TIP OF THE DAY: Uses For Cheesecloth & Kitchen Twine | The Nibble Webzine Of Food Adventures - The Nibble Webzine Of Food Adventures TIP OF THE DAY: Uses For Cheesecloth & Kitchen Twine | The Nibble Webzine Of Food Adventures
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TIP OF THE DAY: Uses For Cheesecloth & Kitchen Twine

Two things you’ll find in every serious cook’s kitchen: cheesecloth and kitchen twine (a.k.a. butcher’s twine). Chef Johnny Gnall shows you how they make things easier. If you have questions or suggestions for tips, email Chef Johnny.

While cheesecloth and twine may sound like an ordinary and unremarkable pair of items, they are more versatile then one might think. As with many kitchen tools, it’s all about how you use them.

Here are my favorite ways to use this indispensable pair. Neither is expensive, so there’s no reason you shouldn’t keep them on hand.

You can even package a twine dispenser and some cheesecloth as a gift for a budding cook.

We store our kitchen twine neatly in this dispenser. Photo courtesy RSVP.

Breathable Storage

You can use cheesecloth and butcher’s twine to wrap and secure meat or produce that will benefit from air circulation in the fridge. The cheesecloth keeps the food protected but allows it to breathe, even if wrapped tightly. The food may still susceptible to bacteria, so take care to store it properly and cook it to the proper temperature.

Hang Steaming

You can steam vegetables in any large stockpot, without a steamer insert. Bundle the veggies in a thin layer of cheesecloth and tie with twine to secure; then fill the stockpot a third of the way with water and set it to boil. Hang the bundle of veggies over the boiling water using a long skewer or slotted spoon laid across the top of the pot. Cover (it’s okay if you don’t create a perfect seal) and steam to desired tenderness.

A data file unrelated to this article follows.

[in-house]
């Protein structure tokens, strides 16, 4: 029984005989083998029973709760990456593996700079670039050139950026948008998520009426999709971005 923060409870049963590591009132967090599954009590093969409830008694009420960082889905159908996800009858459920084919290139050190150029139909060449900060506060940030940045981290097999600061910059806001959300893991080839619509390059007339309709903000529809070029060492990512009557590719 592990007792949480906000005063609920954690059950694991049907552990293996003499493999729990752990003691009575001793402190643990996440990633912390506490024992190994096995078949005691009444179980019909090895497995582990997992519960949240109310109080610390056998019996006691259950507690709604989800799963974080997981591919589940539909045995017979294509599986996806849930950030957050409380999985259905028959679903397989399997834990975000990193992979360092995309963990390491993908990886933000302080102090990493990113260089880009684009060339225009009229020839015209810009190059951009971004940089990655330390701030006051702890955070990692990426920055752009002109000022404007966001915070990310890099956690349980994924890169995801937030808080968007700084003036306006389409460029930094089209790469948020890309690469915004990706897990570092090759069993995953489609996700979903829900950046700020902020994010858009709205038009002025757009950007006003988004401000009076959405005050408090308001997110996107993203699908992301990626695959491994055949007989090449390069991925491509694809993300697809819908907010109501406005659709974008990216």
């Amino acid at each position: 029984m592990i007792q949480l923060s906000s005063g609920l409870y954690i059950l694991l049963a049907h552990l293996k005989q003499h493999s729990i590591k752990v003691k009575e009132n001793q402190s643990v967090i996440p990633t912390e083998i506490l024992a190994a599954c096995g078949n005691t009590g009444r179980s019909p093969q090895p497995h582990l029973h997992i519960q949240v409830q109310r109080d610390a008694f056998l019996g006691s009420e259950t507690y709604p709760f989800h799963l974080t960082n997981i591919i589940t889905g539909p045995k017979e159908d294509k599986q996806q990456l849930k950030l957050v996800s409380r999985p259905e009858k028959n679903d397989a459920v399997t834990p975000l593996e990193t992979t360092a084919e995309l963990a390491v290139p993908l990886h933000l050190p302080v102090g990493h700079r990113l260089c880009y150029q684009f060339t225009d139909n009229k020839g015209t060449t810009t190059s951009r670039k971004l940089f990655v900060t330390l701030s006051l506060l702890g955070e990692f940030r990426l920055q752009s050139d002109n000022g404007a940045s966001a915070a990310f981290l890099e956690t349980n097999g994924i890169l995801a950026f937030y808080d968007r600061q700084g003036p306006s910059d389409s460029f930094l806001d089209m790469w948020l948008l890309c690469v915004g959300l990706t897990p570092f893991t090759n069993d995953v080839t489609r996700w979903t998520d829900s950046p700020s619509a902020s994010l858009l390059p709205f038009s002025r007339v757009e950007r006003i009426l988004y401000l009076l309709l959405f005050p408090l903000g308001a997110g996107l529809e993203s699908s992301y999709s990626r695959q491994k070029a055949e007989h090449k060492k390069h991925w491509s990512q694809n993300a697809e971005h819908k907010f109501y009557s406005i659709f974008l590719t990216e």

Long-Term Draining

If you’re trying to drain something for a number of hours (e.g. overnight, like yogurt), leaving it in the sink isn’t always convenient. Instead, place the item in a bundle of cheesecloth, tie it securely with kitchen twine, and hang it over a bowl somewhere out of the way. Just make sure to use a bowl big enough that the drainage won’t spill over.


Cheesecloth, a very fine weave originally developed to drain the water in cheese making. Photo courtesy Norpro.

Poultry Stuffing

Scooping the stuffing from a roast bird is no the neatest task. You can fix that by bundling the stuffing in cheesecloth. Once it’s tied up and secure, push the cheesecloth pouch into the bird and cook as normal. Removing the stuffing takes mere seconds. You can also us this trick if you’re simply stuffing the bird with aromatics.


It’s easy to infuse flavor into whatever you’re cooking: A sachet is one of my favorite things to make when poaching or braising. Simply pile your favorite aromatics (herbs, garlic, bay leaf, cinnamon stick, whatever) in the middle of a small piece of cheesecloth, gather the cloth together like a hobo stick, and tie with a piece of kitchen twine. Remove and toss when the cooking is finished.

Sugar Dusting Pouch

Bundle up a half cup or so of confectioners’ sugar in a small amount of cheesecloth, tie with butcher’s twine, and drop into a glass or mug. Then, when you want a nice, even dusting of powdered sugar, just shake the pouch lightly over your pastry or dessert.



You can soak several layers of cheesecloth in wine, broth or any other flavorful liquid (even butter if you’re feeling naughty); then lay them over any bird or beast you plan to roast. The cheesecloth will help the roast to self-baste and stay moist. Keep an eye on it though, as you may want to rehydrate it depending on how long things are in the oven.

Making Greek Yogurt

Simply spread a cheesecloth over a colander and fill with plain yogurt. Refrigerate overnight, then press. It’s that easy to make Greek-style yogurt.


You can use one or more layers of cheesecloth to strain stocks and broths, keeping unwanted debris out. Using several layers will allow you to catch even the tiniest bits, and sometimes a cheesecloth can fit more comfortably over a receptacle than your own metal strainer.
Find cheesecloth in any kitchen gadgets department or online.



This one is the obvious no-brainer, and the first reason to buy kitchen twine. Remember when trussing, that form is far more important than function. It doesn’t how matter how pretty your trussing is; the objective is to hold your roast together so the meat cooks evenly.
TWINE TIP: Put your twine in a twine dispenser for neat dispensing.

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